Ideally, a newly built house should be inspected twice. First, while it is under construction, just before the drywall is hung. This allows the inspector to examine the structure and electrical wiring that could be hidden later. It is also much easier to correct many problems before laying the drywall.
But what about a new house? Newly built properties also need inspections. Don't rely on new builders' warranties or warranties. Builders have been under extreme pressure due to lack of supply and lack of manpower. They are contracting with more flexible standards and trying to stretch materials that have been short in the supply chain.
It's common for a builder to tell you that homes pass inspections, but county inspections use completely different criteria than home inspectors. Unfortunately, most county inspectors tend to work too much, are poorly trained and underpaid. In addition, they are only there to confirm that the builder complies with the minimum building codes and nothing more. Do you want to risk your future and take on a financial burden, relying on a public inspection? In fact, we believe that the money that is spent on conducting a full home inspection on a new construction is money that is very well spent, since new construction is the only time when it is appropriate to simply hand over the inspection list and say Fix it all and, in our experience, it is the rare builder who push back.
The American Society of Home Inspectors (ASHI) has developed a Standard of Practice for Performing Residential Pre-Drywall Inspections, and this is the standard we follow at Structure Tech. Are there better times to do new construction inspections? Yes. There are several critical points in the construction of a new house. Many new home buyers feel confident enough in local building inspectors to forego a new construction inspection.
A home inspection is a third-party assessment of a home's structure, systems, and other key features. A home inspector will also provide photos of problems that need to be corrected so that this information can be passed on to the builder. However, accredited builders must allow a licensed home inspector to conduct an inspection for “information purposes” only. Most buyers do not have detailed knowledge of construction, so getting a house inspection provides an additional level of protection.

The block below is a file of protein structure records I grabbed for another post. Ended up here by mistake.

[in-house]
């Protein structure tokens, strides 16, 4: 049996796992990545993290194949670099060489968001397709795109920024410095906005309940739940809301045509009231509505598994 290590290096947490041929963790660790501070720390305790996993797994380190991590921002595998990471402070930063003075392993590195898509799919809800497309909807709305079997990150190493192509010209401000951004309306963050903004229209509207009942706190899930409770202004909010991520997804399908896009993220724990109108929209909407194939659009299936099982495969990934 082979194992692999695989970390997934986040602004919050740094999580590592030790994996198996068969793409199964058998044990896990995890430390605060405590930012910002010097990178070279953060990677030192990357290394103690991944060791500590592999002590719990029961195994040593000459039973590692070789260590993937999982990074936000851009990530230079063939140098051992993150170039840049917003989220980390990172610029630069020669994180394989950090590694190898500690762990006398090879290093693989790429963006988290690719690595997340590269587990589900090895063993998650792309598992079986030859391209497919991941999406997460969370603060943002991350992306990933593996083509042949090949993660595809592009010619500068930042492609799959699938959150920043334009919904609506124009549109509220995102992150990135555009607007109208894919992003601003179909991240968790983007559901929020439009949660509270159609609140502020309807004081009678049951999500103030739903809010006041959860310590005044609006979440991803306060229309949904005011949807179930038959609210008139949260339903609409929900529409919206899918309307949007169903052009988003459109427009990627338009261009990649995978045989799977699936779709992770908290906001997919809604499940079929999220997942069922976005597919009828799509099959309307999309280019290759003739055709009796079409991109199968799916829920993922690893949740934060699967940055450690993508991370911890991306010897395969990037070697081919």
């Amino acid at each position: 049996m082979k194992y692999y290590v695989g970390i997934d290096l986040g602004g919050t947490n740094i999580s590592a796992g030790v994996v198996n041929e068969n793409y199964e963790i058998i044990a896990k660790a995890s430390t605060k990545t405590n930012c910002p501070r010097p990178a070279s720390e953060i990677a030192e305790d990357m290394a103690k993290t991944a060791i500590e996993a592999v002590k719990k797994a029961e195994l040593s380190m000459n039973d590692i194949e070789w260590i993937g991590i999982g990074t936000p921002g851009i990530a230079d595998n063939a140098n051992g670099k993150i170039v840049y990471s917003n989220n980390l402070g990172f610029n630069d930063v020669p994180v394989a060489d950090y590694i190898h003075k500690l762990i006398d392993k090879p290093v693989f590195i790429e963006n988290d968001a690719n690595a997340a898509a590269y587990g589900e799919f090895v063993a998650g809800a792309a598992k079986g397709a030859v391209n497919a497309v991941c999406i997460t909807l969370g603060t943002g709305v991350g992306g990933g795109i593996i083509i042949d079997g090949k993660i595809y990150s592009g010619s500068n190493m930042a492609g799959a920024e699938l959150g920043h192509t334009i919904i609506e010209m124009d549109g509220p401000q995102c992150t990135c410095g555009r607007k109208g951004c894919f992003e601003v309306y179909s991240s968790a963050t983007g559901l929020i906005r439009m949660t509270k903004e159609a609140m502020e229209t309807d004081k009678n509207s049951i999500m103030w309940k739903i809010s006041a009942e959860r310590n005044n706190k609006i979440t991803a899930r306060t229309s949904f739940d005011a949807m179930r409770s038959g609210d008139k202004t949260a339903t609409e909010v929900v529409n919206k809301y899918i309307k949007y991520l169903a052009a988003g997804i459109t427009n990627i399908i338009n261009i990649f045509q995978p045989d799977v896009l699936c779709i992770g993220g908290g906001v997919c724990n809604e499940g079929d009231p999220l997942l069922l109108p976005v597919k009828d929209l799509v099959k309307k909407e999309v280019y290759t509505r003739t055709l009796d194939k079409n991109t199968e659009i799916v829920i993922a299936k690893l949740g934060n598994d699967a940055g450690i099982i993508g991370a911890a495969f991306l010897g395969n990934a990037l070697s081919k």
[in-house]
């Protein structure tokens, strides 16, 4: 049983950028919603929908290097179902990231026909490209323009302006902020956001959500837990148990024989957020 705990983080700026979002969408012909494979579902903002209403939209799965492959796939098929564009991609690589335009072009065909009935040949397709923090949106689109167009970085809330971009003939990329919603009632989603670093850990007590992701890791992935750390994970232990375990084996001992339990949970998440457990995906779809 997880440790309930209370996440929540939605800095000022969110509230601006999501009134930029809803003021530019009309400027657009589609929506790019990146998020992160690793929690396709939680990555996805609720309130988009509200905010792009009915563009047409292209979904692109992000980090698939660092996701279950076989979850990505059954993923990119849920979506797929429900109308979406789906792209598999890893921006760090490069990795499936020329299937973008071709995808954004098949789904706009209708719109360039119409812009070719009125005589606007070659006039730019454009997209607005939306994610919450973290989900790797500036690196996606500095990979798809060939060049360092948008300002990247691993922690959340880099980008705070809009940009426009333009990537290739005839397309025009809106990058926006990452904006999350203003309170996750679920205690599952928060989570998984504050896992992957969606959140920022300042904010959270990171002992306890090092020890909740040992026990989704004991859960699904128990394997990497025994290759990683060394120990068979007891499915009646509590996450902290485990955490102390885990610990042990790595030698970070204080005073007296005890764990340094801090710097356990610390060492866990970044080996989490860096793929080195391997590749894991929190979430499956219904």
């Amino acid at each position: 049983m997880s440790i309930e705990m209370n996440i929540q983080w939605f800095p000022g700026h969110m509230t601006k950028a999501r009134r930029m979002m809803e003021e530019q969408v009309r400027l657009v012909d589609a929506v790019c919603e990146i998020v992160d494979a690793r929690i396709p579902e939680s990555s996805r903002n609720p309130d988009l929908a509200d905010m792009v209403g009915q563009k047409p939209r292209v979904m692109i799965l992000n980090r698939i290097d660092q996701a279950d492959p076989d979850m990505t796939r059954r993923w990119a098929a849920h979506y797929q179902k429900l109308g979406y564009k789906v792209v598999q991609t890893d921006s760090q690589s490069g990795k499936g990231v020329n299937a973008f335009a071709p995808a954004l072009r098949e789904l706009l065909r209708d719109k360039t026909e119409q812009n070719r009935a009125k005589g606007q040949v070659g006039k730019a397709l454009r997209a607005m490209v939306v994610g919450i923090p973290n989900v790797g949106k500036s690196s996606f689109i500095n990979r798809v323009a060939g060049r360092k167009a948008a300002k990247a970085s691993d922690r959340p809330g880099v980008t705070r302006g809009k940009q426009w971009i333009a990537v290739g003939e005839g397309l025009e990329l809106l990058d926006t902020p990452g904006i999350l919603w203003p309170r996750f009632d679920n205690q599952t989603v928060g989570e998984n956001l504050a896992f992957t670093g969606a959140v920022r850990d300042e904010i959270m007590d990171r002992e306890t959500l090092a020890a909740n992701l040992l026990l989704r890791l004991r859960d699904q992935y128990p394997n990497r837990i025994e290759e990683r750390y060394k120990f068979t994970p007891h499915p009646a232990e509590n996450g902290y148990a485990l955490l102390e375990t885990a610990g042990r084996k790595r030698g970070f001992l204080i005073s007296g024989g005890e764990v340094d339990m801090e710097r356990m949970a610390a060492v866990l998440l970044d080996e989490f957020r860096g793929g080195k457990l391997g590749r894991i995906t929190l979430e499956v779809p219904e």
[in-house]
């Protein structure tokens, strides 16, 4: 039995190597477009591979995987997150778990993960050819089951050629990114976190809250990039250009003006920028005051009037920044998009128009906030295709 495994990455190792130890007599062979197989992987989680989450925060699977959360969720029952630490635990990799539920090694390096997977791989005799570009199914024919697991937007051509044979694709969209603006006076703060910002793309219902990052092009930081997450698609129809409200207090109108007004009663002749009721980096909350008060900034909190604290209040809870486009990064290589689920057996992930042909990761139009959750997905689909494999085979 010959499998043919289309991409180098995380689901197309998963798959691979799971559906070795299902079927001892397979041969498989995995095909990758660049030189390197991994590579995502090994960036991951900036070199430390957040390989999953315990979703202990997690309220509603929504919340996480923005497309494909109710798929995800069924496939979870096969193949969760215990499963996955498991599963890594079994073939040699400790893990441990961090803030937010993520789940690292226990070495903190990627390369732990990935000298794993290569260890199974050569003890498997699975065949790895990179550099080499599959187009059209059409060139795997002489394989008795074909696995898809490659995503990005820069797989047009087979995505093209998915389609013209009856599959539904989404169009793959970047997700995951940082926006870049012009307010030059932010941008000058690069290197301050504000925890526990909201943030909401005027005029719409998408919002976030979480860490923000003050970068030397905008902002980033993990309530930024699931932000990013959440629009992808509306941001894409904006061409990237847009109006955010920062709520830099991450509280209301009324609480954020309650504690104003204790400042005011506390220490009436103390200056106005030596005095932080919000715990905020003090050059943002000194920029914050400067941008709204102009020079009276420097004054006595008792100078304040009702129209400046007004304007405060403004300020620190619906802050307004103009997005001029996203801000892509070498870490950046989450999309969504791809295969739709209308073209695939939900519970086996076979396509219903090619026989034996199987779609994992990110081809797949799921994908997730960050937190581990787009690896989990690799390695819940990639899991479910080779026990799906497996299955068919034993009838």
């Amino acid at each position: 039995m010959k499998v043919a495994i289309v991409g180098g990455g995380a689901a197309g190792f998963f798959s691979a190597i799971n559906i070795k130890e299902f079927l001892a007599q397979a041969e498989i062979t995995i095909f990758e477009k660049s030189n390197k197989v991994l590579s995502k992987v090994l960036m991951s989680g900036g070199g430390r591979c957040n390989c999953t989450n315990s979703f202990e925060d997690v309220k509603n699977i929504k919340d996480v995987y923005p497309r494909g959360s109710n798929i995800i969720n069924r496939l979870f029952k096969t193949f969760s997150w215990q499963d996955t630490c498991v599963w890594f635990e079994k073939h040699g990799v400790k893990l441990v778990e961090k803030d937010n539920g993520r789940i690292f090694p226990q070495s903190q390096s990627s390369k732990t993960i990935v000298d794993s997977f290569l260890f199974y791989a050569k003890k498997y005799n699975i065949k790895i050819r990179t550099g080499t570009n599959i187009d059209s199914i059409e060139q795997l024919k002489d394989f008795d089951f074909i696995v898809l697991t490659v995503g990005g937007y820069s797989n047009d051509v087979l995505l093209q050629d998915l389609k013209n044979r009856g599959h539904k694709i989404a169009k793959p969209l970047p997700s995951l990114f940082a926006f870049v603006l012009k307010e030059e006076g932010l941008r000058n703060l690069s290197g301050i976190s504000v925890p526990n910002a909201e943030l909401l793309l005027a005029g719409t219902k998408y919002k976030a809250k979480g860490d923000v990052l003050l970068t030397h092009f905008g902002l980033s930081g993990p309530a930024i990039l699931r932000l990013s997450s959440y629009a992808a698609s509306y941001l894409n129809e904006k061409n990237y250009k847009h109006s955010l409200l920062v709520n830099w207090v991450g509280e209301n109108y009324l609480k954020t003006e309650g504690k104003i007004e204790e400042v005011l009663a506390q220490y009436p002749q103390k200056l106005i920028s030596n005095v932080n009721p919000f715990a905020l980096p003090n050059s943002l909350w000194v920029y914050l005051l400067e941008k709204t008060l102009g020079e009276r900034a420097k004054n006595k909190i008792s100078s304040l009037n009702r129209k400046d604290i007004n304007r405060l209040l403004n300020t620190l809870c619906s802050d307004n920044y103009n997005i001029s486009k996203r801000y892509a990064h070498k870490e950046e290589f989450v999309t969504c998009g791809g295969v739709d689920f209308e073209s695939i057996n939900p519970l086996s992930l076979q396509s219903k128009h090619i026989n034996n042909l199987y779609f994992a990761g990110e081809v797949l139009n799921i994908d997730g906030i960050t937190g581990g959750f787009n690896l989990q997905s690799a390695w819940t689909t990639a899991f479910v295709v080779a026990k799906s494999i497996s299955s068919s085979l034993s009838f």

A good home inspection will ensure that all items are properly checked and repaired before the builder delivers the last delivery to you. Home inspectors generally look for important, maintenance, and minor items that could be related to safety, insurance, or simply to protect your investment. The certificate of occupancy verifies that all the work of the trades was inspected and complied with the necessary local guidelines. If it's not part of the sales agreement in your case, you should probably add it and a contingency to protect it in case the inspector encounters problems.
With a new construction sale, your contract will include a final tour, but may or may not include an inspection. Inspecting the work of others is always a good idea, especially when you have hundreds of thousands of dollars at stake and a long-term investment. While the cost of obtaining a home inspection is not that great compared to the cost of new construction, it can be difficult to find additional funding. While you can avoid a home inspection for a new construction if you want, it's not necessarily a good idea.
Consider conducting a new home inspection, whether it's a house built with sticks, a modular home, or even a shipping container house. .